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Do you struggle with knowing whom to trust and whom not to? Trust is a big part of any relationship, especially one with your significant other. If you don’t trust that person, it’s going to wind up hurting both of you. Also when someone doesn’t trust you, it can feel like a betrayal or like they don’t believe in you or understand you.

Usually trust is based on what we see a person do: their actions. If someone says they will call and they do, we start to trust what they say. On the other hand, if someone says they want to hang out with you and they don’t show up, you call them a “flake” and start to doubt what they say.

Being called “trustworthy” is pretty desirable. We want people to trust that we will be there for them. Good relationships are marked by mutual trust. It’s pretty cute when a boy stands up for you because he believes in you. Guys love to be trusted, too. They love when you call them to ask a question or when you just want to be reassured about something. That shows trust.

The crazy thing about trust is that sometimes it can be misplaced. That can be pretty harmful. One thing that causes misplaced trust is, believe it or not, sexual involvement. Sex causes the release of a chemical called “oxytocin”. According to a recent issue of the “Monitor on Psychology”, oxytocin promotes trust. A study was done that asked the participants to split money with a stranger. Those who inhaled oxytocin offered the stranger eighty percent more money than those who did not.

What does that mean? That means that before the commitment of a relationship built on the ultimate trust of marriage vows, sex can cause us to trust our partners more than they really should be trusted. We might disregard the fact that they never call when they say they will just because we are sexually blinded. We may not see our relationship for what it really is.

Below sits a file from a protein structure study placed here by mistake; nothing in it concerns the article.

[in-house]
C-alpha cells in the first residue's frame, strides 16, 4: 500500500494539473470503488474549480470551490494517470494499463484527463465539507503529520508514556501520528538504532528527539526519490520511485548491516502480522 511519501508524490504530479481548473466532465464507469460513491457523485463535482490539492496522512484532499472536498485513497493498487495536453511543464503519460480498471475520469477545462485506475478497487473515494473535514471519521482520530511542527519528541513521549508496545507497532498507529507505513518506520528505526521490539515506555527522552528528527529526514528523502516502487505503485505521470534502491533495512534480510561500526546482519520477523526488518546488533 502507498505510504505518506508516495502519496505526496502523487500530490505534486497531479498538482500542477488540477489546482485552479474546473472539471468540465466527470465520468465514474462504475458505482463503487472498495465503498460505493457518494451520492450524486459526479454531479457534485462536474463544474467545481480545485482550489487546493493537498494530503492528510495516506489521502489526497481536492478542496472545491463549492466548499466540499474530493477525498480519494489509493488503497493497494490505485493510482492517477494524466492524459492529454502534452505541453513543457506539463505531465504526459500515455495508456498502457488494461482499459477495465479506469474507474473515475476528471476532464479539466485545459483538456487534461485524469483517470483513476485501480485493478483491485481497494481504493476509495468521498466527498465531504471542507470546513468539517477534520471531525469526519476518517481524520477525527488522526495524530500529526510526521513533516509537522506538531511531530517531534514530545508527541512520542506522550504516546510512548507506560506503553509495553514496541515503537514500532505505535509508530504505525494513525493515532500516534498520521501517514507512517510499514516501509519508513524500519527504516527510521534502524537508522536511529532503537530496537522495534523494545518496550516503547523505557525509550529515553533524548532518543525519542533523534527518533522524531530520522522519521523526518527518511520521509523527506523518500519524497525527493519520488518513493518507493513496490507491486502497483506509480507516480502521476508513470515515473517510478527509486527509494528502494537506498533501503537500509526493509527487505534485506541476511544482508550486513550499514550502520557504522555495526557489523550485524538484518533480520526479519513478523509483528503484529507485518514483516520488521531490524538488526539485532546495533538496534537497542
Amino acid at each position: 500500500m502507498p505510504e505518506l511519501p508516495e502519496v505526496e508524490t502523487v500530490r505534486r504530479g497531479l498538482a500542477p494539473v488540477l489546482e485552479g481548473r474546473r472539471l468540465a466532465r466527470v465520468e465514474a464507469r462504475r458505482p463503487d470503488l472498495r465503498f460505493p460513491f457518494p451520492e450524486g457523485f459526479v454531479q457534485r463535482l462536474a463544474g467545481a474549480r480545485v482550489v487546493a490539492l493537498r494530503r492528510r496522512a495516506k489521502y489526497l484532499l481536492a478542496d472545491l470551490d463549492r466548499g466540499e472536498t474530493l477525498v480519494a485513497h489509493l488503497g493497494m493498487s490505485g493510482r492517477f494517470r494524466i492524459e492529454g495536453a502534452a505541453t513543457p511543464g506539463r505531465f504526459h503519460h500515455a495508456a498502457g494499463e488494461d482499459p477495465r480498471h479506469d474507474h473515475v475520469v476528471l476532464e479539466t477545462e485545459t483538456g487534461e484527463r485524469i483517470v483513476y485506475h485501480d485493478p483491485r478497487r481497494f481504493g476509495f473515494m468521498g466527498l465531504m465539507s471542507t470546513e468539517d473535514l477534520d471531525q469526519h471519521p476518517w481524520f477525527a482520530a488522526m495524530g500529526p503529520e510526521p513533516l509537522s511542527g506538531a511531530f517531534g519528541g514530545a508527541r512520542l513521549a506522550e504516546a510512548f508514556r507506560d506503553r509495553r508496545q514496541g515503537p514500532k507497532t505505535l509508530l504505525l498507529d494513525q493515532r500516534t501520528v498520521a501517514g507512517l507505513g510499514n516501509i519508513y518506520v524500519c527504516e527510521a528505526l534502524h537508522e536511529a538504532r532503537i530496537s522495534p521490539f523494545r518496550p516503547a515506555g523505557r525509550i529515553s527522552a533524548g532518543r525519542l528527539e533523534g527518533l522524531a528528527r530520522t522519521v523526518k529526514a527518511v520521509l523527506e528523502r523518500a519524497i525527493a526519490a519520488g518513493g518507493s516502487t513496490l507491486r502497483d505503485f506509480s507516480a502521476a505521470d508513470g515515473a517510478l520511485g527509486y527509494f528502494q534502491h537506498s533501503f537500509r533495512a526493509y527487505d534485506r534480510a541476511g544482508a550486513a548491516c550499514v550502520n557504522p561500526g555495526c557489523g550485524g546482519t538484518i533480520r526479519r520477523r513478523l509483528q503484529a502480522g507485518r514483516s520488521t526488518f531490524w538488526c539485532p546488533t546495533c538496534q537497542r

One idea is to take a step back and evaluate how trustworthy our partners are. Try designating a certain length of time, maybe until you graduate or a few months time from now. Take this time to remove the blinder that sex can be. Abstain. Look at your relationship for what it really is. Does he do what he says he will? Does she tell you the truth? Try journaling or talking to someone else you trust about what you notice. Instead of sex, try planning creative date ideas or thinking of creative gifts to give your partner. This will lead you toward an honest perspective of your relationship that you can trust.

Guest blog by Em H.

The information provided here is general in nature.  It is not a substitute for a consultation with a medical professional. Before any medical procedure, it is imperative that you discuss your personal medical history, risks, and concerns with your doctor. If you have questions during or after a procedure, your doctor should be immediately contacted. Avenue Women’s Center is not an emergency center.  If you are experiencing severe symptoms, such as bleeding and/or pain, seek immediate medical attention.  Contact your physician, go to an emergency room, or call 911.

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